The city has filed suit against a correction officer union for allegedly allowing or even encouraging guards at Rikers Island and other city jails to not show up for work, new court papers show.
The city is asking a judge to force the Correction Officers Benevolent Association to intervene and help stop correction officers from skipping out on shifts — whether by taking sick days or going AWOL — which has been making things worse at the troubled jailhouse, according to a Manhattan Supreme Court lawsuit from Monday.
COBA and its leaders are “clearly aware of this campaign of mass absenteeism, and are either unable or unwilling to fulfill their obligations under the law and contract to mitigate it, putting the population of Rikers Island — employees and detainees alike — in greater danger,” the suit charges.
The lawsuit comes less than a week after over 20 percent of Rikers COs took a sick day Tuesday.
The city claims that the officers are “engaged in a campaign of mass absenteeism that constitutes an illegal strike and/or work slowdown,” the court papers say.
Many officers have been going AWOL — meaning they skip a work shift without permission — over which the Department of Correction began suspending COs for 30 days, the court papers say.
The suit says that AWOLs have been on the rise with a “staggering 198% increase from 2020 and a 215% increase from 2019.” There were allegedly an average of 2,304 AWOLs in the first 8 months of 2021, with an average of 773 in 2020 and 645 in 2019, the court papers say.
COBA has tended “to justify” this by shifting blame to the working conditions at the DOC, despite the fact that AWOLs go against collective bargaining principles, the filing claims.
Further, COBA could improve things if they helped change policy to appease the COs who are “absenting themselves form work as leverage for policy change,” the suit says.
“At this critical juncture, the unlawful campaign of mass absenteeism by correction officers is one of the primary contributors to an emergency circumstance in which the health and well being of plaintiffs employees, as well as the detainees in DOC facilities, are at risk,” the suit claims.
In fact, 11 inmates at Rikers have died this year, with a 42-year-old man passing away of “natural” causes inside a jail infirmary on Sunday, according to jail officials.
Conditions are worsening at Rikers because officers aren’t doing their jobs, the suit says, citing inmates’ lawyers. For instance, inmates aren’t receiving their meds, meals are getting “significantly delayed or not provided altogether,” and emergencies at the jail are being ignored, the court documents allege.
This is an “abdication of correction officers’ basic responsibilities to protect the health and safety of the individuals housed in their facilities, other DOC employees and the visiting public,” the suit claims.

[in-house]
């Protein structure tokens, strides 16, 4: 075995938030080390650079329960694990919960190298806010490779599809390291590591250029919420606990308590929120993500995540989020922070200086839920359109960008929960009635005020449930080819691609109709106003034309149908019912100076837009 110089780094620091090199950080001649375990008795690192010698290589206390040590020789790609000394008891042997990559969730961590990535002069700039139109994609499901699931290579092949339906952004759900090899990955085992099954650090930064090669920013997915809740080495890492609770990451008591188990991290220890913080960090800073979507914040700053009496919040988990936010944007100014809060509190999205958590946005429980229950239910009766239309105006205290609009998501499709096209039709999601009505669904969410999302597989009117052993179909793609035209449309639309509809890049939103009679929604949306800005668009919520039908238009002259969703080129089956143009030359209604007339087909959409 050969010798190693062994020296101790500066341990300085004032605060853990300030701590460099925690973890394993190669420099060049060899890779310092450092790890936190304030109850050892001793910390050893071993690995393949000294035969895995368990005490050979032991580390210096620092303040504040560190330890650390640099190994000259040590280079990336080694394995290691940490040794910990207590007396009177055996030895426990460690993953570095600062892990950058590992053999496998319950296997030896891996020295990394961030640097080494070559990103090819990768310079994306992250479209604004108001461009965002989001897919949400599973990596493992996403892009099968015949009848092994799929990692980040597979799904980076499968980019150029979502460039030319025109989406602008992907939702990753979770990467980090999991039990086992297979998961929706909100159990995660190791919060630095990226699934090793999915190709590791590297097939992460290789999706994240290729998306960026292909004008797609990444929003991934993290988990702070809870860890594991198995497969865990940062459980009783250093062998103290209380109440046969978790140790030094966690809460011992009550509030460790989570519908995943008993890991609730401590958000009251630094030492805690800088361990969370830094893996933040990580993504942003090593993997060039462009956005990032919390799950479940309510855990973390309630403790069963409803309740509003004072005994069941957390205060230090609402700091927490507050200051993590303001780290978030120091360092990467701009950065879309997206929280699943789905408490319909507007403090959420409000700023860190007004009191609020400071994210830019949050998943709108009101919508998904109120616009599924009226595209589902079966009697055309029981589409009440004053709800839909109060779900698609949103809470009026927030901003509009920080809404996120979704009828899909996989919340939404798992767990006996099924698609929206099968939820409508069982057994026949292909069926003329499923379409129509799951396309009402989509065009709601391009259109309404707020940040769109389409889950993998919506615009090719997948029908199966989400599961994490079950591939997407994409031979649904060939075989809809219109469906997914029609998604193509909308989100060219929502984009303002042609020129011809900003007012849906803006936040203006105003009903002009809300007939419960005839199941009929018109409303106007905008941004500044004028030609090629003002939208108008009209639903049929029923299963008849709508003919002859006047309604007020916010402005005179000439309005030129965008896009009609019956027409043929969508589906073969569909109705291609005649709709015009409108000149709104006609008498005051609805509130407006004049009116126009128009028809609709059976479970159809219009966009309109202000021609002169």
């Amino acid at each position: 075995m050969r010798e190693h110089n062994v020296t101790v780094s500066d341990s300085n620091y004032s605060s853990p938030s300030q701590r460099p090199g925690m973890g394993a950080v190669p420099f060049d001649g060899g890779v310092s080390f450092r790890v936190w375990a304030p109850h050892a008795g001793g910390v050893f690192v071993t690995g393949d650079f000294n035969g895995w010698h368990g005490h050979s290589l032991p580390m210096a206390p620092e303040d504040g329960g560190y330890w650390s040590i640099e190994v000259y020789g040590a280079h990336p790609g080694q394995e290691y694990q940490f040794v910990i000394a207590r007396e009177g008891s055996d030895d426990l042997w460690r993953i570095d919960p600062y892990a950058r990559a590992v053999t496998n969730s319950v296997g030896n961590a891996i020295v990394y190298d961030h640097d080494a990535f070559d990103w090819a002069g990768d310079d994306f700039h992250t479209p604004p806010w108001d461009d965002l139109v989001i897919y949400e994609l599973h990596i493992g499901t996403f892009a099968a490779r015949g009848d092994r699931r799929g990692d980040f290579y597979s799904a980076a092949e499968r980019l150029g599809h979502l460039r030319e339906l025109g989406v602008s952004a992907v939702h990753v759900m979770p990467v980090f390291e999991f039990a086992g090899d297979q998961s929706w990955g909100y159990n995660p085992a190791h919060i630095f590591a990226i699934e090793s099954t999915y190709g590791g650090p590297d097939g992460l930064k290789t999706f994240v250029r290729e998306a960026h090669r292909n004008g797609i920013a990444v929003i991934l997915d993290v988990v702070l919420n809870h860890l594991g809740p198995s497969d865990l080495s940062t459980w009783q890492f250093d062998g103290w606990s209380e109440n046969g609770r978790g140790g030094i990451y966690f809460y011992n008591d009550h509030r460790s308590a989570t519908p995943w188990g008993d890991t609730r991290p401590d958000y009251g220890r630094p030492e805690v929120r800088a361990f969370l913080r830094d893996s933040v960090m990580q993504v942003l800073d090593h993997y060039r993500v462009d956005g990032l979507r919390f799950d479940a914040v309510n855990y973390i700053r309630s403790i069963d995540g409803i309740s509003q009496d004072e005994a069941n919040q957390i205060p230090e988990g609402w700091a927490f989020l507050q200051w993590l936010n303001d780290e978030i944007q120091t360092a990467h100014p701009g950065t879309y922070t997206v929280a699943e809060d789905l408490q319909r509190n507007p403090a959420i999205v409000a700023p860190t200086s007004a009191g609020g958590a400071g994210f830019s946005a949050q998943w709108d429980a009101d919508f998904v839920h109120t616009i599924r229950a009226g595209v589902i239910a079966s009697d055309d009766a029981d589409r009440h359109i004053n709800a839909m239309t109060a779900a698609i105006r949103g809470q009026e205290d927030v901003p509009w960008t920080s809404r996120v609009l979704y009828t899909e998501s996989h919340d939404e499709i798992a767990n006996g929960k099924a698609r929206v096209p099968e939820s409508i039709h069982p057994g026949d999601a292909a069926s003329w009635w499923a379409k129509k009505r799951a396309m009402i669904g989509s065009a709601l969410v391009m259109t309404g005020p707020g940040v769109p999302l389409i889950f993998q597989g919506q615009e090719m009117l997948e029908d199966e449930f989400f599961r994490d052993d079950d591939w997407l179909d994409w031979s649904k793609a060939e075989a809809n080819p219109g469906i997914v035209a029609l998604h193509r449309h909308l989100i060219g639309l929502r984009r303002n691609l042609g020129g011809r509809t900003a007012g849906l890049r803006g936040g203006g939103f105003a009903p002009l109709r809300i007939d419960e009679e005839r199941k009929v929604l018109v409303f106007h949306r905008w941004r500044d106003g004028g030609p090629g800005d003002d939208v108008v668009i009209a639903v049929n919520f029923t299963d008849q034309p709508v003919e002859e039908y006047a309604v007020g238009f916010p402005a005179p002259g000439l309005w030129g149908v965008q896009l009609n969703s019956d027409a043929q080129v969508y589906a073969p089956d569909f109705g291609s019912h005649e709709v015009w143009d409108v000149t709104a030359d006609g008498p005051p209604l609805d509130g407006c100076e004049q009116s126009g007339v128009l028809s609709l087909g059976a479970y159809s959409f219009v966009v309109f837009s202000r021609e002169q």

The city has been trying to mitigate the growing problems at Rikers, but between guards not showing up to work and COBA not intervening, the city has been forced to ask a judge to step in, the court papers claim.
COBA is allowing this to happen “in an apparent attempt to leverage this emergency to coerce the city into meeting defendants’ demands,” the suit says.
Further, COBA has a “decades-long history” of strikes and disruptions by jail guards, the suit claims citing four examples.
The city is seeking $1 million per day for any DOC slow-downs, strikes, mass absenteeism that COBA “causes, instigates, encourages or condones,” the court papers say.
Eric Eichenholtz, the Chief of the Labor & Employment Division of the City Law Department said, “While the majority of DOC workers are coming into work to address the challenges at Rikers, COBA has been actively encouraging or condoning staffers to abandon their fellow officers and put everyone at greater risk.
“This lawsuit seeks to compel COBA to meet its legal obligation to stop workers from failing to show up to work as scheduled.”
DOC Commissioner Vincent Schiraldi admitted earlier this month that Rikers has “serious problems” after cellphone footage showed inmates attacking each other and partying inside a jail cell.
Last week Schiraldi asked to postpone reforms meant to make the jailhouse more friendly for inmates claiming there isn’t enough space to safely implement them as part of Rikers has already closed down as part of a push to permanently close the facility in 2027.
COBA President Benny Boscio Jr. blasted Mayor Bill de Blasio over the lawsuit — which he claims is “frivolous and fact less.”
“This meritless suit falsely accuses COBA of encouraging our members to commit a job action and to not come to work,” Boscio said in a statement. “We call on all labor unions in New York and anyone who supports essential workers, to tell Mayor de Blasio to stop union busting and to start making our jails safer today for everyone.”
City Hall did not immediately return a request for comment.
In July, COBA sued the DOC for alleged hostile and unsafe work environment for officers. That case is still pending.
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